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Yves Potvin brings his entrenpreneurial success to Vancouver culinary school

Creator of North America's first veggie dog is the new majority owner of the Pacific Institute of Culinary Arts
PICA Julian Bond and Yves Potvin
Julian Bond, the vice-president and executive chef at Pacific Institute of Culinary Arts, is excited that, as the new majority shareholder, Yves Potvin is bringing his successful entrepreneurial experiences to the Vancouver school.

Yves Potvin first arrived in Vancouver on a $200 bicycle, having pedalled 5,500 kilometres from Montreal to the Pacific Ocean.

Three decades and two highly successful food companies later, he left Vancouver for a well-earned holiday and ended up in a wheelchair.

Now he’s back on his feet, both physically and entrepreneurially, as the new majority owner and president of the Pacific Institute of Culinary Arts.

Potvin is the man who introduced veggie dogs to North America. First experimenting in his Vancouver kitchen, he had found a way to make meatless “meats” much more appealing to cook and eat. Soon, his products were commandeering the vegetarian section in grocery store coolers.

In 2001, he sold what’s now called Yves Veggie Cuisine but he didn’t stop tinkering with ways to feed the growing appetite for vegetarian food. He launched his second business — Gardein — in Richmond in 2003.

In 2014, he sold Garden Protein International to Pinnacle Foods. He stayed on for a year and then decided that while he was far from wanting to retire, he was ready for a break.

“Having a business [like Gardein] that grows 30 to 40 per cent is very time-consuming and tough on the body,” he told the Courier in the midst of a non-stop day of meetings at PICA. “When you build two businesses, you’re always on the go and on high adrenaline. When slow down, your body says it’s time to take care of yourself.”

His body gave him that message loud and clear when he developed debilitating sciatica during a flight from Vancouver to Europe on his first real escape from being a businessman. Not able to walk unaided, his body forced him to stop its constant forward motion for the next three months.

“It was an awakening that your health is the most important thing,” he says today. “As they say, wealth is your health.”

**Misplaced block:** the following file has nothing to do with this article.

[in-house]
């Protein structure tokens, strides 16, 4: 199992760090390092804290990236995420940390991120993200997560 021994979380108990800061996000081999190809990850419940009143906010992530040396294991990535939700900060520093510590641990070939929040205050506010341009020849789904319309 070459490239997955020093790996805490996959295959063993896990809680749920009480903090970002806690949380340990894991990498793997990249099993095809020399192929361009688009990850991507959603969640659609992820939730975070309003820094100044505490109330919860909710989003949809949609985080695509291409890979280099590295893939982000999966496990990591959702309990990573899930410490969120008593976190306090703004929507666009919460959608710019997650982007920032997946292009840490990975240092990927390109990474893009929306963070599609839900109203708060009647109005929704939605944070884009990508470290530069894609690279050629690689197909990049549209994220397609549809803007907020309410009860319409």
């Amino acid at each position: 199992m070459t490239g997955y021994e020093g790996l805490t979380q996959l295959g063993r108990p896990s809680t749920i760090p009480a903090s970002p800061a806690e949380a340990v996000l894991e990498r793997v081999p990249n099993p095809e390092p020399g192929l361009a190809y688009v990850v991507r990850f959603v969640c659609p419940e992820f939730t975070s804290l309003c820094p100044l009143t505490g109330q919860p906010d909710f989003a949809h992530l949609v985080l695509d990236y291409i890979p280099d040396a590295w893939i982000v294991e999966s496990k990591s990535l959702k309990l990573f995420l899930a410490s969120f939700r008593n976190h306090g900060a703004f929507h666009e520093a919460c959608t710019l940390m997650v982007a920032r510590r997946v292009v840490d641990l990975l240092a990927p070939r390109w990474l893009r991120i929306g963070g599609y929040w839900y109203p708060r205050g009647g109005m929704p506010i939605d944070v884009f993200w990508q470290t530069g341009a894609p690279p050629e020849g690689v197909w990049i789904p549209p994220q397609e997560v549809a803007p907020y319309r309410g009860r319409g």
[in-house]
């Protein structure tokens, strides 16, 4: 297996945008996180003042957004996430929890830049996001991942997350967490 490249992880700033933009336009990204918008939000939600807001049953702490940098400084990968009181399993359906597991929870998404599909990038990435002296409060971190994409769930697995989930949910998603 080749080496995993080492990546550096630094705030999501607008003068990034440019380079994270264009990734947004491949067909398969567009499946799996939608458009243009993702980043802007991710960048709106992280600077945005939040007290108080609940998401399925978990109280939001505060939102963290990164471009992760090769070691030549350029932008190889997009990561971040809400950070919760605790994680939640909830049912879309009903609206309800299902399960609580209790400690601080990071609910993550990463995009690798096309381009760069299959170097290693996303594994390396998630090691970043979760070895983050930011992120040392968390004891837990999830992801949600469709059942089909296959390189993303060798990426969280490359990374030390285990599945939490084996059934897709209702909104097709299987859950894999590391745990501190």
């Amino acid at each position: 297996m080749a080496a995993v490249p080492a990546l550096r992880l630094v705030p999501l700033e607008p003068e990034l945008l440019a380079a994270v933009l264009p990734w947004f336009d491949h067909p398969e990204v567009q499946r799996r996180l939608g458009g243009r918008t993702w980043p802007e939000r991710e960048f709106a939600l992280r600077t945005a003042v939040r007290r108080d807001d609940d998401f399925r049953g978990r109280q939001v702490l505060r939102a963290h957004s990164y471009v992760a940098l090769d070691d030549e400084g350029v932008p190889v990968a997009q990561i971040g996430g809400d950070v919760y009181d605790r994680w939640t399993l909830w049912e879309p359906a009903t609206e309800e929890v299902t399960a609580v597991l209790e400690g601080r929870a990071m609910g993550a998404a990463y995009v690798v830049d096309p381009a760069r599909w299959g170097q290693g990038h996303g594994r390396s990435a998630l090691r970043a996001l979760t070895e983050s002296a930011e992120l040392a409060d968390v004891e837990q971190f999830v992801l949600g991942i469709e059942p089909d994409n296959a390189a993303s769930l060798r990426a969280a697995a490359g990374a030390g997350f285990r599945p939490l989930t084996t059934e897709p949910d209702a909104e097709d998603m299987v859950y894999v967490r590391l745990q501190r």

Now he feels his batteries are recharged and he’s full of plans to help revamp and re-energize the school whose 3,000 graduates can be found in many restaurants in Vancouver and around the world.

“It’s exciting and fun,” says PICA’s vice-president and executive chef Julian Bond.

Bond joined PICA in 2008 and became a minority shareholder seven years ago at the invitation of founder Sue Singer, who was a very hands-on president. “We called her Mom,” Bond says. “She was a big part of this school.”

Last year, Singer decided to sell her shares and retire to Ontario, generating a lot of interest from potential new partners. The sale was finalized in June 2017 but the new ownership was only recently announced.

Bond thinks Potvin is a natural choice to lead the school into the next phase: Potvin is a chef who understands food and food culture, he lives in Vancouver and he has that entrepreneurial drive that gets things done.

That business perspective is important, Bond says, both for the school and its graduates. “You have to know the true value of a lime. This industry is in your pennies. You only make money by counting your pennies, not your dollars.”

Already Potvin is coming up with ways to invigorate both the school and the student-run Bistro 101 restaurant, including adding a new outdoor patio and a cart for student-made ice cream sandwiches.

Other possibilities include expanding its wine program and adding training for service staff, nutrition, food manufacturing and a variety of restaurant related pursuits such as blogging.

On top of the six-month and one-year program, the school is also looking at a three-month advanced program so chefs can upgrade skills without having to take a long time off work as well as a wider range of short-term cooking classes.

“We want to bring the serious amateur back here,” he says.

An exchange with a culinary school in China is being considered, along with a renewed focus on specialty cuisine. Potvin isn’t about to turn everyone into a vegetarian but he is aware of the huge growth and popularity of vegetarian restaurants.

Bistro 101, with its enviable marinaside view of Granville Market, could also host a more varied spectrum of events. Sustainability will get a renewed focus in day-to-day practices, such as banning plastic straws, as well as new technologies.

This all makes for a busy schedule for Potvin. As much as he is tapping into his extensive business expertise to make changes that will strengthen PICA’s presence in Vancouver’s food scene, he’s also cognizant of the lessons he learned when he pushed himself too hard. He plans to continue to travel and bring back new culinary ideas and best practices and but the idea of retirement is anathema to him.

“Lots of my friends who are retired are bored,” he says. “An entrepreneur can’t just stop overnight. I hope at 85 I’m still active and doing something.”

Having Bond as a managing partner is perfect, he says. “It’s the best of both worlds.”